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SOUTHERN CALIFORNIA / A news summary | The Local Review

Broadcasters Union Urges Field Safety Standards

May 25, 2000

LOS ANGELES — Unions representing broadcasters and camera crews called for an emergency meeting Wednesday with radio and television stations to devise uniform safety standards for news gathering in the field.

The announcement was made two days after TV news reporter Adrienne Alpert suffered fourth-degree burns when the microwave antenna from a KABC-TV, Channel, 7 broadcast van grazed or came near a 34,500-volt power line.

Alpert remained in critical but stable condition Wednesday at the Grossman Burn Center in Sherman Oaks.

Union representatives said they hope to meet with stations no later than May 30 to begin establishing citywide safety guidelines.

"We want all [stations] to follow a standard," said Gena Stinnett, president of National Assn. of Broadcast Employees and Technicians-Communication Workers of America Local 57. "No station should try to beat another station to a story by cutting corners on safety."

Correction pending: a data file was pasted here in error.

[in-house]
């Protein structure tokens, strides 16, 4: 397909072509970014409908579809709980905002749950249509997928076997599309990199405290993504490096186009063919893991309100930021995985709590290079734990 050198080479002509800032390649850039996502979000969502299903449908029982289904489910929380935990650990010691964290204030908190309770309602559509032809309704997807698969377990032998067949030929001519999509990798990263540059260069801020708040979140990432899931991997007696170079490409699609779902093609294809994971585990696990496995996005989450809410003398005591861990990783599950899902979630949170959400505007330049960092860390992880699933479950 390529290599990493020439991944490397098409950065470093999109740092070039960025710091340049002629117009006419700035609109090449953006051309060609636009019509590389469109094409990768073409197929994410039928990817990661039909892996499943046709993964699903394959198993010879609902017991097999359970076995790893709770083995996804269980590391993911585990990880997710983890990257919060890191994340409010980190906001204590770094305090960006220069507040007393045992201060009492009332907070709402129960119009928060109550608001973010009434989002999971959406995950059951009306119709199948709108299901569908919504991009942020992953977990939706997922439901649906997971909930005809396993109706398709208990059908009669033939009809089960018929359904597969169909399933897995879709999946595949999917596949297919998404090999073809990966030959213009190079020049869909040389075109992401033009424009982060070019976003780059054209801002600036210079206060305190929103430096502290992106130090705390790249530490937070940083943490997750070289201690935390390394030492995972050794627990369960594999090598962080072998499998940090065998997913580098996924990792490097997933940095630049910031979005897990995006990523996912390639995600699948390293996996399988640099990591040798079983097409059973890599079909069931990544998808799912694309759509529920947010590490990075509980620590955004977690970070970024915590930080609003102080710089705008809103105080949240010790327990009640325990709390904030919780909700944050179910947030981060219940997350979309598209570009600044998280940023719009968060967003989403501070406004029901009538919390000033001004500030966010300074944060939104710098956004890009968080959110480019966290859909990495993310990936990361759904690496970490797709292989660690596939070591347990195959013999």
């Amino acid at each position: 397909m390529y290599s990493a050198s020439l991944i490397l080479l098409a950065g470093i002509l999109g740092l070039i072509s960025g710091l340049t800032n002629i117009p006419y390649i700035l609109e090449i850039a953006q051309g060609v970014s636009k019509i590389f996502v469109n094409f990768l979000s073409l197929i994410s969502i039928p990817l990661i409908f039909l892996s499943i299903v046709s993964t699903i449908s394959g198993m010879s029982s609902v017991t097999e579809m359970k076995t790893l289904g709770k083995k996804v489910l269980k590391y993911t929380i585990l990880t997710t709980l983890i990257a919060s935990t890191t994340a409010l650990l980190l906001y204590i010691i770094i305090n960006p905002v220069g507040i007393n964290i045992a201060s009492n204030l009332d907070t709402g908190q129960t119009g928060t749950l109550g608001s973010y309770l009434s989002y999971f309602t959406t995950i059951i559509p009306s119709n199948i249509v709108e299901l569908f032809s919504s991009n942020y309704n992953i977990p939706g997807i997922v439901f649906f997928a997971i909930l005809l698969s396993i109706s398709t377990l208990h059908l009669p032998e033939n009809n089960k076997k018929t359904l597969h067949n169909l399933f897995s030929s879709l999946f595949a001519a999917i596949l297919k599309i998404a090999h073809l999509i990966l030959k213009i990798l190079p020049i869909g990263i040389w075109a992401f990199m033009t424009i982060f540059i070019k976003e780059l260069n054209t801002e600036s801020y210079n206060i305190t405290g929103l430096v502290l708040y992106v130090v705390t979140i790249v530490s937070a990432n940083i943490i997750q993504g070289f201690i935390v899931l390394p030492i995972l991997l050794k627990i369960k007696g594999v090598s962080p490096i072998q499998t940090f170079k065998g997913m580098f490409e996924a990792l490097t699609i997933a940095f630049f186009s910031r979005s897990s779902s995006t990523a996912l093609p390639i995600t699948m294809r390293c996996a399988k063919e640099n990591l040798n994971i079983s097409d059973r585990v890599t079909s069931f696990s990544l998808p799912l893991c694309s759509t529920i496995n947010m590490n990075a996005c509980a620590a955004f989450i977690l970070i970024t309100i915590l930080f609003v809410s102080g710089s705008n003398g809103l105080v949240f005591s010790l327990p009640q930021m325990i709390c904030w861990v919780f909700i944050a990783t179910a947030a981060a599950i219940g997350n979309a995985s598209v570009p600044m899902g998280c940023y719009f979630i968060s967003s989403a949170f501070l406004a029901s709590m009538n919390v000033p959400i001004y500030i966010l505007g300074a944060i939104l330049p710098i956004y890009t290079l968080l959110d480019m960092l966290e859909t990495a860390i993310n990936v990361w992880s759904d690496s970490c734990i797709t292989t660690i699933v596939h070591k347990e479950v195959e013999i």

The American Federation of Television and Radio Artists joined Stinnett's union in the call for the guidelines. Safety standards vary by station, and the Occupational Safety and Health Administration has no such guidelines for broadcast media, said Gerry Daley of the AFTRA local.

Alpert, 48, was severely burned as she and van driver Heather MacKenzie were preparing to cover a Los Angeles police news conference in Hollywood. As the van's antenna was being raised, it came close enough to the wires to create a power arc. That triggered an explosion and sent electricity through the van in which Alpert was sitting.

Tuesday evening, doctors performed vascular surgery to remove blood clots and help improve circulation in Alpert's left forearm and hand. Her left hand has been colder than her right, which has concerned doctors.

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